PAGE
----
THEATRE Decameron The Gate, London

Robert Hanks on a flawed but graceful handling of Boccaccio
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Ten stories a night, for 10 nights: it doesn't take a great mental effort to work out that staging the Decameron in one evening means either stooping to a kind of Reduced Boccaccio Company absurdity, or cutting the numbers drastically. The most obvious thing to do would be to present a representative selection of 10 tales, one from each night (since each night supposedly deals with a different topic). Nick Ward's version, the latest instalment in the Gate's "New Playwrights, Ancient Sources" season, resists the temptations to give us a statistical sample - he doesn't even give us 10 stories by my count, though it depends partly on what you count as a story. Instead, he presents a more thematically coherent compilation, taking Boccaccio's central topic, love, and setting it firmly - a tad too firmly - within its supposed context.

The context is plague-time: men and women who tell the stories have fled Florence to avoid infection. The way in which this is conveyed to you is effective enough, but crude: when you enter the theatre, you encounter a thick fog of dry ice; bodies lie in a long narrow pit that runs most of the length of the auditorium; a dark-robed figure stands in shadows at one end of the room. He opens the action by singing a "Kyrie"; bodies clamber up out of the pits; and, at this point, you feel yourself sinking into a big pit of cliche.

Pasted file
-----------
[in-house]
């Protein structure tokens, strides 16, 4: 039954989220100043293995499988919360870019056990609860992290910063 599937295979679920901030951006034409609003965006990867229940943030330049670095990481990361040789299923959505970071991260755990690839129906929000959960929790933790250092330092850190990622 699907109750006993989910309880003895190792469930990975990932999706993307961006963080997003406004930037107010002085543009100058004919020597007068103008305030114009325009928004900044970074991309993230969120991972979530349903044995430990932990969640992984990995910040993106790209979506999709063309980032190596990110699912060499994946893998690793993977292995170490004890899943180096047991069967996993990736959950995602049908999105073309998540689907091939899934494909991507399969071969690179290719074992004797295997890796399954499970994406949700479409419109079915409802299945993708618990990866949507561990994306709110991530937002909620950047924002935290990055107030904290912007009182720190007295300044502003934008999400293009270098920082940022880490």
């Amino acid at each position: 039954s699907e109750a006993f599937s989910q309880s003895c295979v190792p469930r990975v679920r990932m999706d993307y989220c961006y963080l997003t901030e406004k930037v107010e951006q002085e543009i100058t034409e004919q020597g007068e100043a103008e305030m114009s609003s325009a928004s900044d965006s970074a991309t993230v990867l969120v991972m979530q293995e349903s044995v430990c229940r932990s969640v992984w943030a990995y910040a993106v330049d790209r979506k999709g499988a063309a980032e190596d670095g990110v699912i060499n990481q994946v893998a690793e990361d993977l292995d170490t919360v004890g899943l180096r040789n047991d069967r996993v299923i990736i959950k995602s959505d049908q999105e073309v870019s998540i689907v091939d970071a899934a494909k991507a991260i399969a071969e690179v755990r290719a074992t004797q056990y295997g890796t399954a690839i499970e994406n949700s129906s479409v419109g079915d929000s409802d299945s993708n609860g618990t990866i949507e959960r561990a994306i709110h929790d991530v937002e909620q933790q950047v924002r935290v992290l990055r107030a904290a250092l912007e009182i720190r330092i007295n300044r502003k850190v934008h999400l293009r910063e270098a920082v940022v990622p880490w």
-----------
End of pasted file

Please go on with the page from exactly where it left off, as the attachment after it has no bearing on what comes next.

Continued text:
Fortunately, it's mostly uphill from here. There are still over-literal moments - the story of a woman being served her lover's heart for supper is illustrated by some Galloping Gourmet-style cookery, with real ingredients and a real stove - and you feel Ward's production could afford to go easier on the symbolism, particularly the sex / death juxtapositions. When a young man is murdered by his lover's brothers, they stab him in the groin with lots of pelvic thrusts, so it looks quite a lot like sex. Before he cuts the lover's heart out, the jealous husband delicately traces a circle around his victim's nipple with a knife (sexy!) - and the butchery involves lots of jerking around on top of the body, so that looks quite like sex, too.

It's hard to say, though, whether these intrusive moments are simply lapses, or whether they're a necessary counterpoint to the grace, narrative intricacy, hilarity and sheer beauty on display elsewhere: an on-stage shower is preceded by the perfect pastoral of a description of a walk through a green valley to bathe in a clear pool; the erotic tension of a chess-game between a lady and her undeclared lover dissolves into a kind of comedy thriller when he visits her in bed to find her husband already there. Stories are folded within stories; the excellent cast swap narratives around, shifting from narrating to being characters within the story (something that makes identifying them from the programme rather hard). This is clearly not a perfect "10", but there's richness in its imperfections.

To 17 Aug (0171-229 5387)